All risk assessments, HIPAA - related policies and reasons why addressable safeguards have not been implemented must be chronicled in case a breach of PHI occurs and an investigation takes place to establish how the breach happened. Each of the HIPAA requirements is explained in further detail below. Business unsure of their obligation to comply with the HIPAA requirements should seek professional advice.
What should a Risk Assessment consist of?
Throughout the HIPAA regulations, there is a lack of guidance about what a HIPAA risk assessment should consist of. OCR explains the failure to provide a “specific risk analysis methodology” is due to Covered Entities and Business Associates being of different sizes, capabilities, and complexity.
However, OCR does provide guidance on the objectives of a HIPAA risk assessment:
- Identify the PHI that your organization creates, receives, stores and transmits – including PHI shared with consultants, vendors and Business Associates.
- Identify the human, natural and environmental threats to the integrity of PHI – human threats including those which are both intentional and unintentional.
- Assess what measures are in place to protect against threats to the integrity of PHI, and the likelihood of a “reasonably anticipated” breach occurring.
- Determine the potential impact of a PHI breach and assign each potential occurrence a risk level based on the average of the assigned likelihood and impact levels.
- Document the findings and implement measures, procedures, and policies where necessary to tick the boxes on the HIPAA compliance checklist and ensure HIPAA compliance.
- The HIPAA risk assessment, the rationale for the measures, procedures and policies subsequently implemented, and all policy documents must be kept for a minimum of six years.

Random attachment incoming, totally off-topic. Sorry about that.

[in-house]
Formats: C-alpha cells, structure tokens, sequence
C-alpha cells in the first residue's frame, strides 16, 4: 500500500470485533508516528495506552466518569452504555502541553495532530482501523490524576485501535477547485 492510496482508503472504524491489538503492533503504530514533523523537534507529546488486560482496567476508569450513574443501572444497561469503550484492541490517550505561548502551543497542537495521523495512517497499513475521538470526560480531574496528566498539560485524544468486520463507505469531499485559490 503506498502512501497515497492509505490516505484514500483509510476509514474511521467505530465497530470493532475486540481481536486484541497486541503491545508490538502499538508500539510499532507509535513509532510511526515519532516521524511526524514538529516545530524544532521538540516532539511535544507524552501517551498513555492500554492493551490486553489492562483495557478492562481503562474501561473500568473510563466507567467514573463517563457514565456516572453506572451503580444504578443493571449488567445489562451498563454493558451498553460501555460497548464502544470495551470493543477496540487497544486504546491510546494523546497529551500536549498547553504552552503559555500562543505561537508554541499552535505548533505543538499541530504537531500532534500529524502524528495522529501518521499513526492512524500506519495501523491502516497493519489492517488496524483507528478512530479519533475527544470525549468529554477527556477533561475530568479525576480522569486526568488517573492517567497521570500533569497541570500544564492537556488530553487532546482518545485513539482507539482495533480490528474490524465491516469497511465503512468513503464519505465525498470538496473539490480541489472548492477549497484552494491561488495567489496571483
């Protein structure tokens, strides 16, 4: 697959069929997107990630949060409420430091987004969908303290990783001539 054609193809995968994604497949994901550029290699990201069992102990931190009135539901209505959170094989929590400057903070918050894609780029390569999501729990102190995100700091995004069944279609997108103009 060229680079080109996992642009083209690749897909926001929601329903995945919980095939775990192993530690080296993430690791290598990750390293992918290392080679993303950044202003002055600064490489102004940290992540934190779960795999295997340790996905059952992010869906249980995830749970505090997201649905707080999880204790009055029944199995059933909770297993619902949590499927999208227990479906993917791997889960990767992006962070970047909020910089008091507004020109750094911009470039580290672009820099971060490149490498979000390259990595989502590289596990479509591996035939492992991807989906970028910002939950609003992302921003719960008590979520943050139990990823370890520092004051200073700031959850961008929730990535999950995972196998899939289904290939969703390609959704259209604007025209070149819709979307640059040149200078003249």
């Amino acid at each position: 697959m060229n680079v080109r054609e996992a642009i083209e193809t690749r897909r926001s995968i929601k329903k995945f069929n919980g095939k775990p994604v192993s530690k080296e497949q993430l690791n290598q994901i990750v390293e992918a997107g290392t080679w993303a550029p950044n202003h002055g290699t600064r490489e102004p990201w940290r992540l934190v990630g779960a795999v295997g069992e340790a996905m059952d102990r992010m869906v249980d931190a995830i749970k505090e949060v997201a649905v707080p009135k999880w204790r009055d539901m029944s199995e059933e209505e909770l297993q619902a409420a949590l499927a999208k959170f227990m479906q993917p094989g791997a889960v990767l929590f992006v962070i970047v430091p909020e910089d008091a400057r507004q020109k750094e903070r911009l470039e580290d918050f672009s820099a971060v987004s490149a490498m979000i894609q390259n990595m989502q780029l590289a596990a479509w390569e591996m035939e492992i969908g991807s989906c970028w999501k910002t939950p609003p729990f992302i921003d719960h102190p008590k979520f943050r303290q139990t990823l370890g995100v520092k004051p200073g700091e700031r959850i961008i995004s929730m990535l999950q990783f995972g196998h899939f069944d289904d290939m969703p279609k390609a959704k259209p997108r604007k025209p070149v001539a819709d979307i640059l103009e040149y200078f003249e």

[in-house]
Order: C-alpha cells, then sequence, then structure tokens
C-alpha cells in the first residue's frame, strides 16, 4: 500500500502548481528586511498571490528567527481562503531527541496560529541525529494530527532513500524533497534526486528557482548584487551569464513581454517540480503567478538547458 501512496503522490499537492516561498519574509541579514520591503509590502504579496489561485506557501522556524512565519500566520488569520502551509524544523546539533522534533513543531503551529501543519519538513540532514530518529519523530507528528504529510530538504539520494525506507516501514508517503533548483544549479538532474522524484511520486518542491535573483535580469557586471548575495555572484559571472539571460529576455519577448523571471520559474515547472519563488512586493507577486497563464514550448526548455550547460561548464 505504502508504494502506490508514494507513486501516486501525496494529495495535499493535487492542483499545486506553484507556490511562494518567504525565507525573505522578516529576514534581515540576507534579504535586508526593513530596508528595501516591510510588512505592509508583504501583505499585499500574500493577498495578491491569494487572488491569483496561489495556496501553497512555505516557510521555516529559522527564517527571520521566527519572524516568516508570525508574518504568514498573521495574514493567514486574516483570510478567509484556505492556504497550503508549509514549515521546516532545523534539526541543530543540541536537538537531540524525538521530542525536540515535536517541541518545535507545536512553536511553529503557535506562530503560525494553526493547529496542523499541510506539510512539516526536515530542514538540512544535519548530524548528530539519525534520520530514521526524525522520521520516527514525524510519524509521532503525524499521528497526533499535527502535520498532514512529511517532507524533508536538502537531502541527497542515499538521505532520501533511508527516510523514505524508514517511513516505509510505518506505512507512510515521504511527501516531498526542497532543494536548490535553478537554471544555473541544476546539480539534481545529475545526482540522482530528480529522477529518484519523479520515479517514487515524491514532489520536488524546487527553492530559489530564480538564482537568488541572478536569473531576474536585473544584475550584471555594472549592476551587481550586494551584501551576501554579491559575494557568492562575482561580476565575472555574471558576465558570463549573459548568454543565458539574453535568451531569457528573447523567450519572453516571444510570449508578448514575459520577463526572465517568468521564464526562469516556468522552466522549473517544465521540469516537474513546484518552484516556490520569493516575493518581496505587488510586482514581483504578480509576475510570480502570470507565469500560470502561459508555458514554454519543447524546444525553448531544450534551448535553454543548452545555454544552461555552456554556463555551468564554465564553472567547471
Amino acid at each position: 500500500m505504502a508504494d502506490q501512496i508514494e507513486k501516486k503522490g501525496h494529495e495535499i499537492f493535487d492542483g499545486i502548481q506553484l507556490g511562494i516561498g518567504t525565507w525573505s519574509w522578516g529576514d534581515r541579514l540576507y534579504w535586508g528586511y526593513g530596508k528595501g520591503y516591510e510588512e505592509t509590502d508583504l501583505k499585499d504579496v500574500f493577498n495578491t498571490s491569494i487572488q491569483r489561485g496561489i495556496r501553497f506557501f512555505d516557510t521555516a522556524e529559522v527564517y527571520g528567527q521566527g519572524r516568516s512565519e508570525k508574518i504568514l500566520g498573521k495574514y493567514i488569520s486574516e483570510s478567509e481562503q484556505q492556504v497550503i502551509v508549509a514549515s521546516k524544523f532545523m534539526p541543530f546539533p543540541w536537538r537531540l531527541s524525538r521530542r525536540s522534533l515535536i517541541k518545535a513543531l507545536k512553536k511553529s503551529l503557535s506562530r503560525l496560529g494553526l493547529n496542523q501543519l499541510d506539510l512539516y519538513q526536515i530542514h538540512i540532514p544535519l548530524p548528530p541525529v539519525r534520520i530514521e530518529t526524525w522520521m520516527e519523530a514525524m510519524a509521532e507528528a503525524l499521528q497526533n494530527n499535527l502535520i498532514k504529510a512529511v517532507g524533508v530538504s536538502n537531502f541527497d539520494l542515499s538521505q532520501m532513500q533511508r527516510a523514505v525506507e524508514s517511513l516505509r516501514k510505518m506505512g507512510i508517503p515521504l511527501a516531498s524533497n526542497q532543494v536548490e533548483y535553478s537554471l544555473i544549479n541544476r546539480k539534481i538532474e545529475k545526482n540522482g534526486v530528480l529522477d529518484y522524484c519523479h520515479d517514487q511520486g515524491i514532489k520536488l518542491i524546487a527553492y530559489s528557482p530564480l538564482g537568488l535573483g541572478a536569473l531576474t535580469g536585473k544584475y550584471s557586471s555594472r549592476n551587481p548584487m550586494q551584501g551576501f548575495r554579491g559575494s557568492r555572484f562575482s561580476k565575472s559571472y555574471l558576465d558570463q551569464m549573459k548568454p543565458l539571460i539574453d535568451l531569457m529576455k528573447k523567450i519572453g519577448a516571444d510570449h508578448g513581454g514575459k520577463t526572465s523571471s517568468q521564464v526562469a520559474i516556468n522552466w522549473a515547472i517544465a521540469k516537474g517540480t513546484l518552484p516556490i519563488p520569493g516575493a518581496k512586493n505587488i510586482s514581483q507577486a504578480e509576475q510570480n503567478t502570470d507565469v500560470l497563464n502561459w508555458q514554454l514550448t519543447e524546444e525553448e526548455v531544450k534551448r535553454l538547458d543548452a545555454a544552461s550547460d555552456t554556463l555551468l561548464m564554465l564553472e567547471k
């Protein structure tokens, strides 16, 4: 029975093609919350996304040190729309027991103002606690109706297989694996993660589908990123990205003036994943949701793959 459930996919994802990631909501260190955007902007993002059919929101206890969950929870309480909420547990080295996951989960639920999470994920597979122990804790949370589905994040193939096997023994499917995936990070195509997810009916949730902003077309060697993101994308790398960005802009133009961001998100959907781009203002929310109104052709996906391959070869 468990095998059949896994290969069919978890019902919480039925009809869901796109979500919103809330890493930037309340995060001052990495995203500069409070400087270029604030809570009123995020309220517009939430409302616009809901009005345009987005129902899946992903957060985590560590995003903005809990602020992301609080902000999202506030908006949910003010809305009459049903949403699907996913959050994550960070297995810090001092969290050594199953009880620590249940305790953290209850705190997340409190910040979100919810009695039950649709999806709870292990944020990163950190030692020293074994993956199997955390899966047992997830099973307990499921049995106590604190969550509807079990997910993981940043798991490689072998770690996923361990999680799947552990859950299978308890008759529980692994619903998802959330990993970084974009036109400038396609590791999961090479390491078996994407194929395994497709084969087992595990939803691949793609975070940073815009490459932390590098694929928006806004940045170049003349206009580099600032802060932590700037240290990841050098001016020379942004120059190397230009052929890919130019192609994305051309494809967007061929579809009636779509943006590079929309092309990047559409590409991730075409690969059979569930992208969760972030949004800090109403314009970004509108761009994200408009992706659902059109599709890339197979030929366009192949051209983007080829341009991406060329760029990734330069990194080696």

As mentioned above, a HIPAA risk assessment is not a one-time requirement, but a regular task necessary to ensure continued compliance. The HIPAA risk assessment and an analysis of its findings will help organizations to comply with many other areas on our HIPAA compliance checklist and should be reviewed regularly when changes to the workforce, work practices or technology occur.
Depending on the size, capability, and complexity of a Covered Entity, compiling a fully comprehensive HIPAA risk assessment can be an extremely long-winded task. There are various online tools that can help organizations with the compilation of a HIPAA risk assessment although, due to the lack of a “specific risk analysis methodology”, there is no “one-size-fits-all solution.
The OCR pilot audits identified risk assessments as the major area of Security Rule non-compliance. Risk assessments are going to be checked thoroughly in the second phase of the audits not just to make sure that the organization in question has conducted one, but to ensure they are comprehensive and ongoing. A risk assessment is not a one-time requirement, but a regular task necessary to ensure continued compliance.
The difference between the “required” safeguards and the “addressable” safeguards on the HIPAA compliance checklist is that “required” safeguards must be implemented whereas there is a certain amount of flexibility with “addressable” safeguards. If it is not reasonable to implement an “addressable” safeguard as it appears on the HIPAA compliance checklist, covered entities have the option of introducing an appropriate alternative, or not introducing the safeguard at all.
That decision will depend on factors such as the entity’s risk analysis, risk mitigation strategy and what other security measures are already in place. The decision must be documented in writing and include the factors that were considered, as well as the results of the risk assessment, on which the decision was based.